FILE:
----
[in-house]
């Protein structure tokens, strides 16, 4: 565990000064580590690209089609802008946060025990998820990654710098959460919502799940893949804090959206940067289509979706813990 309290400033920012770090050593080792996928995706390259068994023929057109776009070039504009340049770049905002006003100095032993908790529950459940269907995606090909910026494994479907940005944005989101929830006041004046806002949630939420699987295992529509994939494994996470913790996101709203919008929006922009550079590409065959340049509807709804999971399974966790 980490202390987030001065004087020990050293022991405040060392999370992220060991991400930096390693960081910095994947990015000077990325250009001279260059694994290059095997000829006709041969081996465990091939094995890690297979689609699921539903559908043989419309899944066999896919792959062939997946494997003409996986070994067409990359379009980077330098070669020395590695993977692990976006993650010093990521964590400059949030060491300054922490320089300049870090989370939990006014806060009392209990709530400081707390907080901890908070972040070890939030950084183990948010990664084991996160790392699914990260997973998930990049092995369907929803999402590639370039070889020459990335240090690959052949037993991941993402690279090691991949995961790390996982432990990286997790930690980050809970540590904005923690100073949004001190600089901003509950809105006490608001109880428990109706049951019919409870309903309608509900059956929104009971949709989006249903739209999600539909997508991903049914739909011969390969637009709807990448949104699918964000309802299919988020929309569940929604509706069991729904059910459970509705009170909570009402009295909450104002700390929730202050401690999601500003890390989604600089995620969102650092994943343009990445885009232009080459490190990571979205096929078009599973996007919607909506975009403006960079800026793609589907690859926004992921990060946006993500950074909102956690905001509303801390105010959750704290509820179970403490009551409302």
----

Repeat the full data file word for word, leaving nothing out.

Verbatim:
[in-house]
């Protein structure tokens, strides 16, 4: 565990000064580590690209089609802008946060025990998820990654710098959460919502799940893949804090959206940067289509979706813990 309290400033920012770090050593080792996928995706390259068994023929057109776009070039504009340049770049905002006003100095032993908790529950459940269907995606090909910026494994479907940005944005989101929830006041004046806002949630939420699987295992529509994939494994996470913790996101709203919008929006922009550079590409065959340049509807709804999971399974966790 980490202390987030001065004087020990050293022991405040060392999370992220060991991400930096390693960081910095994947990015000077990325250009001279260059694994290059095997000829006709041969081996465990091939094995890690297979689609699921539903559908043989419309899944066999896919792959062939997946494997003409996986070994067409990359379009980077330098070669020395590695993977692990976006993650010093990521964590400059949030060491300054922490320089300049870090989370939990006014806060009392209990709530400081707390907080901890908070972040070890939030950084183990948010990664084991996160790392699914990260997973998930990049092995369907929803999402590639370039070889020459990335240090690959052949037993991941993402690279090691991949995961790390996982432990990286997790930690980050809970540590904005923690100073949004001190600089901003509950809105006490608001109880428990109706049951019919409870309903309608509900059956929104009971949709989006249903739209999600539909997508991903049914739909011969390969637009709807990448949104699918964000309802299919988020929309569940929604509706069991729904059910459970509705009170909570009402009295909450104002700390929730202050401690999601500003890390989604600089995620969102650092994943343009990445885009232009080459490190990571979205096929078009599973996007919607909506975009403006960079800026793609589907690859926004992921990060946006993500950074909102956690905001509303801390105010959750704290509820179970403490009551409302």